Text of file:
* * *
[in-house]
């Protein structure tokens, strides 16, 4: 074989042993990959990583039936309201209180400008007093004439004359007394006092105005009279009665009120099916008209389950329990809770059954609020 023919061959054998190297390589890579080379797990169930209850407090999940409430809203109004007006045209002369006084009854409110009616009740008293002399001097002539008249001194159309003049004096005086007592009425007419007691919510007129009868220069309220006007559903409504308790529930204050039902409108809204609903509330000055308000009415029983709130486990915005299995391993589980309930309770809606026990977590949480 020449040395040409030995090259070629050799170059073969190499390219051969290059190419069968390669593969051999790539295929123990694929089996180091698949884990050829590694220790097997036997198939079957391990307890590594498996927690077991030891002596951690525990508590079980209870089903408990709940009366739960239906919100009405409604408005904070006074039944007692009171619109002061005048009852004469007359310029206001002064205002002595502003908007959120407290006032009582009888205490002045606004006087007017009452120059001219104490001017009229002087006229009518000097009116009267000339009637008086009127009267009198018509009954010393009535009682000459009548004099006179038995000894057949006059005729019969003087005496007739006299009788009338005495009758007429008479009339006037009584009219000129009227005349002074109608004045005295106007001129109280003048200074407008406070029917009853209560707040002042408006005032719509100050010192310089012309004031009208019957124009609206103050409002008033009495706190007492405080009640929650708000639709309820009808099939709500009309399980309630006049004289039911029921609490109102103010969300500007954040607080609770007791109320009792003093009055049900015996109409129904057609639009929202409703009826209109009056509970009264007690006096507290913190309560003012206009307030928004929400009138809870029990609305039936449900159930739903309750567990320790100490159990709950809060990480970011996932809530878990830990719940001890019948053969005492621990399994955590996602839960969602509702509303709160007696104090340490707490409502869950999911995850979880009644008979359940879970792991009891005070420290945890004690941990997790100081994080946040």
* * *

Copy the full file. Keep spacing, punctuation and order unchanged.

[in-house]
């Protein structure tokens, strides 16, 4: 074989042993990959990583039936309201209180400008007093004439004359007394006092105005009279009665009120099916008209389950329990809770059954609020 023919061959054998190297390589890579080379797990169930209850407090999940409430809203109004007006045209002369006084009854409110009616009740008293002399001097002539008249001194159309003049004096005086007592009425007419007691919510007129009868220069309220006007559903409504308790529930204050039902409108809204609903509330000055308000009415029983709130486990915005299995391993589980309930309770809606026990977590949480 020449040395040409030995090259070629050799170059073969190499390219051969290059190419069968390669593969051999790539295929123990694929089996180091698949884990050829590694220790097997036997198939079957391990307890590594498996927690077991030891002596951690525990508590079980209870089903408990709940009366739960239906919100009405409604408005904070006074039944007692009171619109002061005048009852004469007359310029206001002064205002002595502003908007959120407290006032009582009888205490002045606004006087007017009452120059001219104490001017009229002087006229009518000097009116009267000339009637008086009127009267009198018509009954010393009535009682000459009548004099006179038995000894057949006059005729019969003087005496007739006299009788009338005495009758007429008479009339006037009584009219000129009227005349002074109608004045005295106007001129109280003048200074407008406070029917009853209560707040002042408006005032719509100050010192310089012309004031009208019957124009609206103050409002008033009495706190007492405080009640929650708000639709309820009808099939709500009309399980309630006049004289039911029921609490109102103010969300500007954040607080609770007791109320009792003093009055049900015996109409129904057609639009929202409703009826209109009056509970009264007690006096507290913190309560003012206009307030928004929400009138809870029990609305039936449900159930739903309750567990320790100490159990709950809060990480970011996932809530878990830990719940001890019948053969005492621990399994955590996602839960969602509702509303709160007696104090340490707490409502869950999911995850979880009644008979359940879970792991009891005070420290945890004690941990997790100081994080946040």